Friday, June 22, 2007

GE-Hitachi Nuclear Energy Submits ESBWR for U.K. Regulatory Review

Just off the wire:

GE-Hitachi Nuclear Energy (GEH) today submitted its ESBWR reactor design to government regulators in London to initiate the generic design assessment (GDA) process as the United Kingdom considers whether to build a new fleet of reactors to help meet its energy and emissions-reduction requirements.

GEH is seeking “design acceptance confirmation” from U.K. nuclear energy regulators – the Health and Safety Executive, the Environment Agencies and the Office for Civil Nuclear Security – which is required before utilities can seek to build new plants based on the ESBWR in the United Kingdom. The business also has begun adding staff to its U.K. nuclear project development team.

Included in its application, GEH submitted letters of endorsement from credible nuclear power operators stating they considered the ESBWR to be a serious contender for the first projects in a U.K. initiative to replace the country’s existing fleet of nuclear power plants. GEH received letters of endorsement from Iberdrola of Spain (which recently acquired Scottish Power), RWE npower and British Energy. A fourth European-based utility has also endorsed the ESBWR.

Within two weeks, GEH expects to be notified by the U.K. regulators’ coordinating body, the Joint Programme Office, as well as the Department of Trade and Industry, on whether the ESBWR will be included in the first group of reactor designs to be assessed. If selected, the business will begin the initial step of the GDA process, which is expected to last until the start of 2008.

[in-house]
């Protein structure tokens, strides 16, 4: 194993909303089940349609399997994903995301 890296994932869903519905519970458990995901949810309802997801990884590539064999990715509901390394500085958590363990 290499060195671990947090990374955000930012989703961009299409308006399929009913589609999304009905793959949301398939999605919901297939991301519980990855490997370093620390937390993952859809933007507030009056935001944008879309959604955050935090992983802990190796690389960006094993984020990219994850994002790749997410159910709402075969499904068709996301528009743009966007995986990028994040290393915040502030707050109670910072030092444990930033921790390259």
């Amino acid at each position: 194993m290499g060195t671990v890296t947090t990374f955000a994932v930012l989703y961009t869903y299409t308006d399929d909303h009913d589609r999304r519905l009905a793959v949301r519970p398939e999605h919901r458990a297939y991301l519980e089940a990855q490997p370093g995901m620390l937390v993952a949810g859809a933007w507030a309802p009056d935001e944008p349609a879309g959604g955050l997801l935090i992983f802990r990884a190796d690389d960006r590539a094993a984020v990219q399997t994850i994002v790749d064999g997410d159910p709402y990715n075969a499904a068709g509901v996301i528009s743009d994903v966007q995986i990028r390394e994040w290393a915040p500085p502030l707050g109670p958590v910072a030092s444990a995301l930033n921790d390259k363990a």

The entire GDA review is expected to take three-and-a-half years. This review is similar in purpose to the U.S. Nuclear Regulatory Commission’s (NRC) design certification review of the ESBWR, which began in 2005.
Good luck to the folks at GE and Hitachi. I'm sure it's a high quality application.

3 comments:

Stewart Peterson said...

I don't see how it's 'similar in purpose' if there's an industrial policy nanny deciding which designs utilities are allowed to be interested in.

KenG said...

I read this the other way round. The reviewer needs an expression of interest from the utilities before it reviews the design to provide a generic approval. Same as the NRC process for setting review priorities.

Starvid said...

You talking about Areva and EdF?

Both are partly state-owned, so I don't see the problem.

By the way...

"EDF, the French, State-owned, union-riddled, technocrat-built, energy company, became this morning the largest company by market value in France, at EUR 145 billion (USD 195 billion) overtaking oil giant Total."

It seems like "Markets love the French Statist, technocratic model".

http://www.eurotrib.com/story/2007/6/21/73512/3197

Time to get back on my reregulation band wagon.

Uuh... After I sell my utility stocks.